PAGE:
Business managers will look after the business side of a channel, leaving the YouTuber to concentrate on what they do best; making content.
Do I Need a Manager?
Much of the decision as to whether you need a manager (or any help, for that matter) will come down to your ultimate goals for the channel.
If you are looking to grow to be a large operation, perhaps extending into a brand beyond your channel, and you can comfortably afford to hire a manager, then you could probably justify it.
If, however, you have no intention of making your channel more than just you and a camera, it would be very difficult to justify a bringing a manager onboard, even if you can afford to.
YouTube Partner Managers
Currently, YouTube has a program in place called YouTube Partner Managers, and is an initiative by YouTube Creators to help YouTubers get the most from their channel.
The program involves one to one tuition, personalised plans for your channel, and invitations to workshops and other exclusive events.
Unfortunately, it is only open to channels that meet certain criteria, and it is invitation only.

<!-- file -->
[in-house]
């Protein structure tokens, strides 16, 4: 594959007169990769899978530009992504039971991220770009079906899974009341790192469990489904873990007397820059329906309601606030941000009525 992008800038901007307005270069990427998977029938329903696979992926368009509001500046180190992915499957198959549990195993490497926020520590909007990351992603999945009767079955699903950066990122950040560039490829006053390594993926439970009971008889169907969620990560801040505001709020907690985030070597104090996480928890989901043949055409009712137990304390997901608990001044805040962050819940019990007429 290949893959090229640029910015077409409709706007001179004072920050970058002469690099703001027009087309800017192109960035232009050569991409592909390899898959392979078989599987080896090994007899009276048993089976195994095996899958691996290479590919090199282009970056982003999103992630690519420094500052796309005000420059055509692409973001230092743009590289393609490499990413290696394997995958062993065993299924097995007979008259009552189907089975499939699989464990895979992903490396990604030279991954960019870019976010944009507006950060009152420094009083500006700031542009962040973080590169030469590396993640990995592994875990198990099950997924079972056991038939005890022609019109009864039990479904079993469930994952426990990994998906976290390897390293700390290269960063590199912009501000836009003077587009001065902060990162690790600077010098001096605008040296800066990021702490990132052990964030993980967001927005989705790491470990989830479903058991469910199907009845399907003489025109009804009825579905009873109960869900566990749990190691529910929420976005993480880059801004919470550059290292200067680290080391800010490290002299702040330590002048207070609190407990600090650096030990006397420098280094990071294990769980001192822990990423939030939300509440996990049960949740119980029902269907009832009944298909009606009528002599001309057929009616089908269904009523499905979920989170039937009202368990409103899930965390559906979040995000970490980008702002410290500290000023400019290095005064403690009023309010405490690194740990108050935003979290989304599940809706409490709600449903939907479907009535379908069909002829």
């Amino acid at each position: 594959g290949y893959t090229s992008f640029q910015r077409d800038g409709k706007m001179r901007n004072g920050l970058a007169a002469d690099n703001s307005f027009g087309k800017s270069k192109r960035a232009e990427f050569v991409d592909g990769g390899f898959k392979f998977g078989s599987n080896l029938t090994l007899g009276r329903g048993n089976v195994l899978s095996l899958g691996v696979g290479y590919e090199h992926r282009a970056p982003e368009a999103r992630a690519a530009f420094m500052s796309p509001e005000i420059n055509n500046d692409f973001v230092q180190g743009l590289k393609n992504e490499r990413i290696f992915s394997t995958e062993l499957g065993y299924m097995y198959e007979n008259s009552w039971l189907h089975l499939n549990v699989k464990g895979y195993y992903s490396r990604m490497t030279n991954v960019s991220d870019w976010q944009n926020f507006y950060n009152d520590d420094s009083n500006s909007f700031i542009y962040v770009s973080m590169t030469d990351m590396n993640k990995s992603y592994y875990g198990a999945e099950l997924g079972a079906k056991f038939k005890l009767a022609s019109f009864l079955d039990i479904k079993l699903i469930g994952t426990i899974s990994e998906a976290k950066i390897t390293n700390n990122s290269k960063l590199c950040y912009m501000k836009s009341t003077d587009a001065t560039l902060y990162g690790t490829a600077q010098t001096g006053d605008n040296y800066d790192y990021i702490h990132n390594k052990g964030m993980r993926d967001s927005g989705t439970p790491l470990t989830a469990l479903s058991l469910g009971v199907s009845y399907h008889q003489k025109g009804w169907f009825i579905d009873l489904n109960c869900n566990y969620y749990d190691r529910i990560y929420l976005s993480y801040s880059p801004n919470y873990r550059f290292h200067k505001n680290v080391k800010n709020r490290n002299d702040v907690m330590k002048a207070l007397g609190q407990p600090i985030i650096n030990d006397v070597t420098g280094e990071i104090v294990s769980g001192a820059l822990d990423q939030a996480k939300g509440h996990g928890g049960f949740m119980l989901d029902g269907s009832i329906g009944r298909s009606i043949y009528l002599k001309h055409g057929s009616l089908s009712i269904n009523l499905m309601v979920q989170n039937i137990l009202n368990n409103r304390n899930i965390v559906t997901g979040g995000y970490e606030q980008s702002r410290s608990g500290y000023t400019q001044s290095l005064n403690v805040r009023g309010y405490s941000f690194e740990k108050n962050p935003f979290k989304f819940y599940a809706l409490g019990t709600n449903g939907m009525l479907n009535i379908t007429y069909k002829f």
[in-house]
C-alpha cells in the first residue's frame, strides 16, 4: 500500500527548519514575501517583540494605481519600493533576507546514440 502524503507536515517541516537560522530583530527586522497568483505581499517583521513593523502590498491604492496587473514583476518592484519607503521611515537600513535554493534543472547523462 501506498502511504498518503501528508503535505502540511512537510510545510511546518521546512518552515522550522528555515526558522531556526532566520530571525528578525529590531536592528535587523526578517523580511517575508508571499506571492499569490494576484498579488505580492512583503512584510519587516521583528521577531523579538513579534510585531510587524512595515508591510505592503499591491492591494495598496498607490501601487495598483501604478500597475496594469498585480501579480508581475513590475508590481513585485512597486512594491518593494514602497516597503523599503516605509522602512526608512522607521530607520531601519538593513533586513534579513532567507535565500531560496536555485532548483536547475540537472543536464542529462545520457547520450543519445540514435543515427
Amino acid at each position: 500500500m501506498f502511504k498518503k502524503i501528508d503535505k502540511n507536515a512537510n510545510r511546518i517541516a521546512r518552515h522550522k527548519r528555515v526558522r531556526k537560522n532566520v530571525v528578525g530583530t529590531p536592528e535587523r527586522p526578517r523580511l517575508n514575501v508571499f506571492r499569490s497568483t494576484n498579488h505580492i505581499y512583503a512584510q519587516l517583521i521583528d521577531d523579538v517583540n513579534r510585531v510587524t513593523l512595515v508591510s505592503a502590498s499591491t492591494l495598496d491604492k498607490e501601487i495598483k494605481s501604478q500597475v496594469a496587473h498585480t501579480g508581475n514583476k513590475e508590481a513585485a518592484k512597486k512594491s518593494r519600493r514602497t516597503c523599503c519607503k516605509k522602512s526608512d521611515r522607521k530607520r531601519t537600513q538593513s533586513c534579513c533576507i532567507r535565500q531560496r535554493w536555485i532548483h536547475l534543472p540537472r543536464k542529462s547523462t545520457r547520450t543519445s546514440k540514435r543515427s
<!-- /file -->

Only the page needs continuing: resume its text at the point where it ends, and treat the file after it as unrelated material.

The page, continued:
Can I Do It All Myself?
In theory, there is nothing stopping you from taking care of everything yourself. There are no laws that say you have to hire a money manager once you start making a certain amount of money. There are also no laws that say you have to partner with a business manager before turning your channel into a business.
Like many things in life, however, the question is less about whether you can and more about whether you should.
The different types of manager we have mentioned above cover a very broad selection of skills and expertise. To effectively do the job that they can do, you would need to learn these skills and gain that expertise; something that is very time-consuming.
The smaller your channel, the less you need to know and the less work would be involved, but if you have ambitions of growing into a YouTube behemoth, you will probably need to consider hiring a manager at some point, if only to save your own sanity. After all, there are only so many hours in the day!
Of all the types of manager we have mentioned, only the money, business, and network managers are particularly common in the world of YouTube, and the rest sometimes go under different labels (talent agent, for example).
The first two of these—money and business—are especially important for YouTubers that need them because the consequences of getting that side of things wrong can be severe. If you manage your money poorly you can end up broke, or worse; in debt. If you don’t handle the business side of things well, you can get hit with fines, even sued.
This is especially true if you begin hiring people, who will have many rights as an employee that you must respect as their boss.
Of course, if you stick to just making videos from your home studio by yourself and declare all the money you make, you’ll be fine. Not every YouTuber dreams of being a content network.